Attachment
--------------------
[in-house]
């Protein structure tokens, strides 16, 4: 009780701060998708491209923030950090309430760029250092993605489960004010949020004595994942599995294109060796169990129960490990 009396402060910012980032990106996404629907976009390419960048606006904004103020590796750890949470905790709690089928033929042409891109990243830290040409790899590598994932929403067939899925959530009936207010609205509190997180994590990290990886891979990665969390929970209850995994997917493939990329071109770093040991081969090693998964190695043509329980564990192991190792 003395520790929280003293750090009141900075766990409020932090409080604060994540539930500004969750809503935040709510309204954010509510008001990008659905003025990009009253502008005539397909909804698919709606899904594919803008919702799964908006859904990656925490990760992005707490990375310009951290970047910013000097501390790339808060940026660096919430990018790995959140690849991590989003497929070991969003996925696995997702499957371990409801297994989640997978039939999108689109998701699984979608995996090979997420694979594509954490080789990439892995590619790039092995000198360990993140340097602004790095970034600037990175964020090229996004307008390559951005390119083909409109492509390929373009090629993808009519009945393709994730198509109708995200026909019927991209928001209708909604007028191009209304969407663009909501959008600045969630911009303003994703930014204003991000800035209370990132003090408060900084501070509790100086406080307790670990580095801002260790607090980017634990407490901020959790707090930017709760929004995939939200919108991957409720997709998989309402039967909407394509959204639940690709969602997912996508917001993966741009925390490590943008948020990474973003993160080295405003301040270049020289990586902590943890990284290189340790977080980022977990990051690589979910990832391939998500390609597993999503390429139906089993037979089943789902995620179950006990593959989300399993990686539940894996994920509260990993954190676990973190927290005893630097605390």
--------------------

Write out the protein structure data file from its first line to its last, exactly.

[in-house]
């Protein structure tokens, strides 16, 4: 009780701060998708491209923030950090309430760029250092993605489960004010949020004595994942599995294109060796169990129960490990 009396402060910012980032990106996404629907976009390419960048606006904004103020590796750890949470905790709690089928033929042409891109990243830290040409790899590598994932929403067939899925959530009936207010609205509190997180994590990290990886891979990665969390929970209850995994997917493939990329071109770093040991081969090693998964190695043509329980564990192991190792 003395520790929280003293750090009141900075766990409020932090409080604060994540539930500004969750809503935040709510309204954010509510008001990008659905003025990009009253502008005539397909909804698919709606899904594919803008919702799964908006859904990656925490990760992005707490990375310009951290970047910013000097501390790339808060940026660096919430990018790995959140690849991590989003497929070991969003996925696995997702499957371990409801297994989640997978039939999108689109998701699984979608995996090979997420694979594509954490080789990439892995590619790039092995000198360990993140340097602004790095970034600037990175964020090229996004307008390559951005390119083909409109492509390929373009090629993808009519009945393709994730198509109708995200026909019927991209928001209708909604007028191009209304969407663009909501959008600045969630911009303003994703930014204003991000800035209370990132003090408060900084501070509790100086406080307790670990580095801002260790607090980017634990407490901020959790707090930017709760929004995939939200919108991957409720997709998989309402039967909407394509959204639940690709969602997912996508917001993966741009925390490590943008948020990474973003993160080295405003301040270049020289990586902590943890990284290189340790977080980022977990990051690589979910990832391939998500390609597993999503390429139906089993037979089943789902995620179950006990593959989300399993990686539940894996994920509260990993954190676990973190927290005893630097605390």